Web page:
To my time constraints, there were no final student presentations in my post on the chapter in the Good Prodcts, Bad Products course entitled Symbolism and Cultural Values (Chapter 8). The students did submit individual assignments, which first of all asked them to choose a subculture of which they felt a part and then to choose the product that was most symbolic of this culture, choose the product that was most symbolic of them, and finally choose a product that was not at all symbolic of them. As I have been doing, I will link you to the student submissions from the 2010 class.
Governor bets big on gambling: Gov. Scott negotiated a shrewd $3 billion deal with the Seminoles which owns the Seminole Hard Rock Hotel Casino in Hollywood among other casinos in the state. Scott’s deal may mean a new casino in Miami Dade County, more slot machines in Palm Beach County and blackjack at Broward and Miami Dade racinos.
The big TV idea, the provocative headline or the right choice of talent was the key to unlocking brand fame in a world where advertising was first and foremost about interrupting an audience. But for many marketers that playbook is being tossed aside. The conventional order putting distribution strategy at the end of the process is being flipped.
Before BJ got famous, him and his boys used to go around the Big Island and crash parties. They would pick fights, surround a selected guy, and let BJ (a world champion in Jiu Jitsu at this time) beat up on some drunk and unsuspecting partier. He did that to a buddy of mine.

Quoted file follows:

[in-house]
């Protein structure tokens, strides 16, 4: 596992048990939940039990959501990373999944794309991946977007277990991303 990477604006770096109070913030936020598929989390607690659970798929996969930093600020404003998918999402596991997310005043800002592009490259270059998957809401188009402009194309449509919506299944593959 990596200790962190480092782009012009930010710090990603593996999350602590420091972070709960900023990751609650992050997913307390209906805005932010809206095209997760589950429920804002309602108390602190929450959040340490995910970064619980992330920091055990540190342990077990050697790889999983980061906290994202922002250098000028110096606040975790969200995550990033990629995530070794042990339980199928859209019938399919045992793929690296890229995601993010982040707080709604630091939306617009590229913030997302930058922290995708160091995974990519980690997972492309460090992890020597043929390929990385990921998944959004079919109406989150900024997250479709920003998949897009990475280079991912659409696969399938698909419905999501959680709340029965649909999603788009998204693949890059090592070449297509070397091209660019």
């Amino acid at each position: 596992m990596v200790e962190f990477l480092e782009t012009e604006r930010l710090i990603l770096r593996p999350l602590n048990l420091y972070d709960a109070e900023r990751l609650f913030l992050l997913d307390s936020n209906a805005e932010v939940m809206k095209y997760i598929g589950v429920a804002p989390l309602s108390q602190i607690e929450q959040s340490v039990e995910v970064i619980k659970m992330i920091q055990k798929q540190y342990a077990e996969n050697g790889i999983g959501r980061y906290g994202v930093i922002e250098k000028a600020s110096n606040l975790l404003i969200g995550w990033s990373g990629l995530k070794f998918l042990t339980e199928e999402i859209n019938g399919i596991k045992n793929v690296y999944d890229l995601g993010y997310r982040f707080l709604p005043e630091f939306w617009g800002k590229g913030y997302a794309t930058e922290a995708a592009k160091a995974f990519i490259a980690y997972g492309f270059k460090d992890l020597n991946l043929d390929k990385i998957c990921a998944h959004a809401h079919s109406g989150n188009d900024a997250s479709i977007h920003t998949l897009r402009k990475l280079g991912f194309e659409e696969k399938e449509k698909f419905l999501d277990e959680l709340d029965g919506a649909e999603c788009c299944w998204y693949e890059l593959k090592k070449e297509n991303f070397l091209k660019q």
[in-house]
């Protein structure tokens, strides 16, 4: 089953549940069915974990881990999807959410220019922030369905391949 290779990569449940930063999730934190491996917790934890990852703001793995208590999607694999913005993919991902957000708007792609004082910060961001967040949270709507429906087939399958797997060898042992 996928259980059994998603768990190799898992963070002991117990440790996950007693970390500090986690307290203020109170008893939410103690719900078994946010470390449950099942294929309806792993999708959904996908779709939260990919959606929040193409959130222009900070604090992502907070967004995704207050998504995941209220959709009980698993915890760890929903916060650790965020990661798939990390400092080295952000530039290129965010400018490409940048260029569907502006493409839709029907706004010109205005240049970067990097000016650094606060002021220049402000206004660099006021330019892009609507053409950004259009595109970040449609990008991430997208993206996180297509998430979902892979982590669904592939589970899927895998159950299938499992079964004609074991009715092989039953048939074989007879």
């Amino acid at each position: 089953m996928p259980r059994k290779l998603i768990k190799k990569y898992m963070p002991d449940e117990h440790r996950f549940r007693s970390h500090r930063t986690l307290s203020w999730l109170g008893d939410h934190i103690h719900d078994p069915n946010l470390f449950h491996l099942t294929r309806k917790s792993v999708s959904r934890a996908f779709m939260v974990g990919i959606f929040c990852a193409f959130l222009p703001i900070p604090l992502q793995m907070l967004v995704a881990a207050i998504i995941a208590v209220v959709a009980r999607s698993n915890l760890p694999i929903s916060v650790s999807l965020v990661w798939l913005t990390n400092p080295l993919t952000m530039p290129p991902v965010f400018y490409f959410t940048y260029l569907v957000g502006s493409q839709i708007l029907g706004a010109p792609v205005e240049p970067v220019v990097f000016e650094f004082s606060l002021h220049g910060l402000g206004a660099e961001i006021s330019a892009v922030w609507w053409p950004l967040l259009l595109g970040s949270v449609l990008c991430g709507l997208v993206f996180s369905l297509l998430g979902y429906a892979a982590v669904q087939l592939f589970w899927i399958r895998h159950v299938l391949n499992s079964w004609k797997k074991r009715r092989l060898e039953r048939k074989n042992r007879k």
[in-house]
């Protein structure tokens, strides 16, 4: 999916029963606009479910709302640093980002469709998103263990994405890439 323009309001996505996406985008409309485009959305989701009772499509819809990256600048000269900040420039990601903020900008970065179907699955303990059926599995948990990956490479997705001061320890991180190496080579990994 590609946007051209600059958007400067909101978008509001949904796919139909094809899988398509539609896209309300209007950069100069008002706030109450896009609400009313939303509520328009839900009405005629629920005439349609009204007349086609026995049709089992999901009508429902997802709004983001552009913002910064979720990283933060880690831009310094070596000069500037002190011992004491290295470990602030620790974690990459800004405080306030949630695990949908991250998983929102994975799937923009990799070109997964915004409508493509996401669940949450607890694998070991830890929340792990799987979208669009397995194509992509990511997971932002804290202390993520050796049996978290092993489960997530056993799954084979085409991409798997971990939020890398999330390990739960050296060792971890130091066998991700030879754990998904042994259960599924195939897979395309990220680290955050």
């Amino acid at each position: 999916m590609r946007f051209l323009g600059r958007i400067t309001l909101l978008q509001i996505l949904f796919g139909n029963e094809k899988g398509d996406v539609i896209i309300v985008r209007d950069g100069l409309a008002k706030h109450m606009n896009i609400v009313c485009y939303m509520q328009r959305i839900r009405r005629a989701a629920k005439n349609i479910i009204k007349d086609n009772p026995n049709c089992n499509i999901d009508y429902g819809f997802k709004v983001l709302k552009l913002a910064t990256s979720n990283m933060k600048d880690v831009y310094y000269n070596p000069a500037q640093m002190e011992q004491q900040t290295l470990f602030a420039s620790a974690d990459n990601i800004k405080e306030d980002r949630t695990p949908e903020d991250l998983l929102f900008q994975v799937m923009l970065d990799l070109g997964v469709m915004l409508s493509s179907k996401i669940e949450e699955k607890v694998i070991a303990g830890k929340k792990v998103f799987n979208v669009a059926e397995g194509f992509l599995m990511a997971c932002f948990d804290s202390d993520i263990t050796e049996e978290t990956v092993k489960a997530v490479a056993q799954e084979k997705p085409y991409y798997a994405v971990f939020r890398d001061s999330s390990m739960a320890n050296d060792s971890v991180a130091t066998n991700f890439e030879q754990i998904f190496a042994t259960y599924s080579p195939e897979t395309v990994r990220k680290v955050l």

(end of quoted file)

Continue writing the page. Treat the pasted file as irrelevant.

Argentina, Canada, France and Singapore each earned one. Golds went to Publicis’ Saatchi Saatchi, Los Angeles, for “Dog,” a spot for Toyota that shows a dog chasing a parked Celica because it looks so fast; to Crispin Porter Bogusky, Miami, for “Focus on the Positive,” a musical number for the Florida Department of Health; and to “Shade Running,” another spot from the Nike “Play” campaign. Golds went to Bartle Bogle, part of Bcom3, for Xbox “Champagne” and Levi’s “Odyssey”; to Interpublic’s Lowe, London, for the latest installment of the shop’s “Reassuringly Expensive” campaign for Stella Artois and for a Reebok spot titled “Sofa,” in which a man’s couch tries to keep him from exercising; to Wieden Kennedy, London, for a campaign for Frisk Mints; and to Saatchi, London, for a controversial spot featuring an oversexed dog for Club 18 30 and a chilling, animated PSA for the National Society for the Prevention of Cruelty to Children..